Whatever the version, dreamcatchers caught on with the other tribes during the American Indian Movement in the 1960's and 1970's. They are now universally admired.
I bought the pair of bead and wire dreamcatcher earrings -shown above and below- from a craft store in, of all places, Newfoundland while on holiday there some years ago. Why? They were the tiniest detailed dreamcatchers I have ever seen. I don't have the patience to make them this small!
But here are some larger tutorials for those who wish to try making dreamcatchers. Remember you can scale up or down the size of these dreamcatchers depending on whether you want to make earrings or pendants.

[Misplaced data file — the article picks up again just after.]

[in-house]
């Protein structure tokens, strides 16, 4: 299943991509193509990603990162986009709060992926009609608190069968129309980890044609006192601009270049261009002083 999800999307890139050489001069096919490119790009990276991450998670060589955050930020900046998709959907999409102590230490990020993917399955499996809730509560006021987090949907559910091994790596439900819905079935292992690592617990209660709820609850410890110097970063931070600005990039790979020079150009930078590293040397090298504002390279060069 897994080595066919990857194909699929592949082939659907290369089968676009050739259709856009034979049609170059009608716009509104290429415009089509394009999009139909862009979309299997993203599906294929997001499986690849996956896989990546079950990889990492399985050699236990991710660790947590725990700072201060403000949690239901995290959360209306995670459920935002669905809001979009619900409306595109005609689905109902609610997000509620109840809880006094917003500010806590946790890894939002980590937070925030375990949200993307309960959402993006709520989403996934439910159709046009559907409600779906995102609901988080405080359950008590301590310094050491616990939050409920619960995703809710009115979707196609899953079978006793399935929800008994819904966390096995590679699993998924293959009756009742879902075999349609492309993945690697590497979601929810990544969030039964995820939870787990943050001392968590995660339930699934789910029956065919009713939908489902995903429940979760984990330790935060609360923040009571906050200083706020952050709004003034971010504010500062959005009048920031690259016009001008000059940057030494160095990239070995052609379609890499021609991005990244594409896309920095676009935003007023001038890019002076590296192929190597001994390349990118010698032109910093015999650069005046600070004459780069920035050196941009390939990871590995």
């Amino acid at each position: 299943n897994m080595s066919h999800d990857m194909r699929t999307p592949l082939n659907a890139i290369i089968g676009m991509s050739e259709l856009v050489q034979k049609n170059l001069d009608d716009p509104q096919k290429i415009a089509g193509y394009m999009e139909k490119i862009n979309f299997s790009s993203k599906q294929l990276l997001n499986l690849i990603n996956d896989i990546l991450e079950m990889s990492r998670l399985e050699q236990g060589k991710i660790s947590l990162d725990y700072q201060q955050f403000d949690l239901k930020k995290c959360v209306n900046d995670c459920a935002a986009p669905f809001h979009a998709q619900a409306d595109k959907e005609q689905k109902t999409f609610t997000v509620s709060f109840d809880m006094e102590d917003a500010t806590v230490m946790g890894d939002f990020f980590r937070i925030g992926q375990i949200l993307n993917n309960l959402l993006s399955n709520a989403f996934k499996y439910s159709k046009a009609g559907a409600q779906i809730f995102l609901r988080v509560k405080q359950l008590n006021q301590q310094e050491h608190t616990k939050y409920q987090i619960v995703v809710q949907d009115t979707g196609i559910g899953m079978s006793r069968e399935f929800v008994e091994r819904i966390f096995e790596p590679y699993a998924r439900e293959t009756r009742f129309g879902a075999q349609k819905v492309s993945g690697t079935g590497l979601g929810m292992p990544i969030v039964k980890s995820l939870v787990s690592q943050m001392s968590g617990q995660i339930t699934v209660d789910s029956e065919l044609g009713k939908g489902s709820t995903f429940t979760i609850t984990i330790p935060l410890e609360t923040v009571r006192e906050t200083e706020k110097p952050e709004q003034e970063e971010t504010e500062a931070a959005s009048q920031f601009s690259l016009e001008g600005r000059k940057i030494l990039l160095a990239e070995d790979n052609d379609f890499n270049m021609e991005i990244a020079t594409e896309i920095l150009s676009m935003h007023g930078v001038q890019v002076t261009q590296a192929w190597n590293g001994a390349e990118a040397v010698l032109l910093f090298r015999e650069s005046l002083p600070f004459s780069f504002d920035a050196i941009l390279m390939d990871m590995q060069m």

First up is the dreamcatcher earrings tutorial by Rebecca Minkoff over at the Minkette blog.
The delightful "heartcatcher" is a wire worked version of the dreamcatcher. This tutorial is by Kei of Unfortunately Oh!
The pendant version by Camille is worth a watch especially if you prefer a video tutorial.
Note that a solitary bead in the middle of the web could denote the spider that made the web. More beads than one is thought to represent the trapped dreams. The feathers often attached to the dreamcatchers could represent soft "ladders" for the good dreams to slide down on.
Native American Vault : Legend of the Dreamcatcher
Before You Go:
- How Karen Hill Tribe Silver Beads are made
- How Bali Silver Beads are made
- Amazing Huichol Bead Work on Wheels
Original Post by THE BEADING GEM
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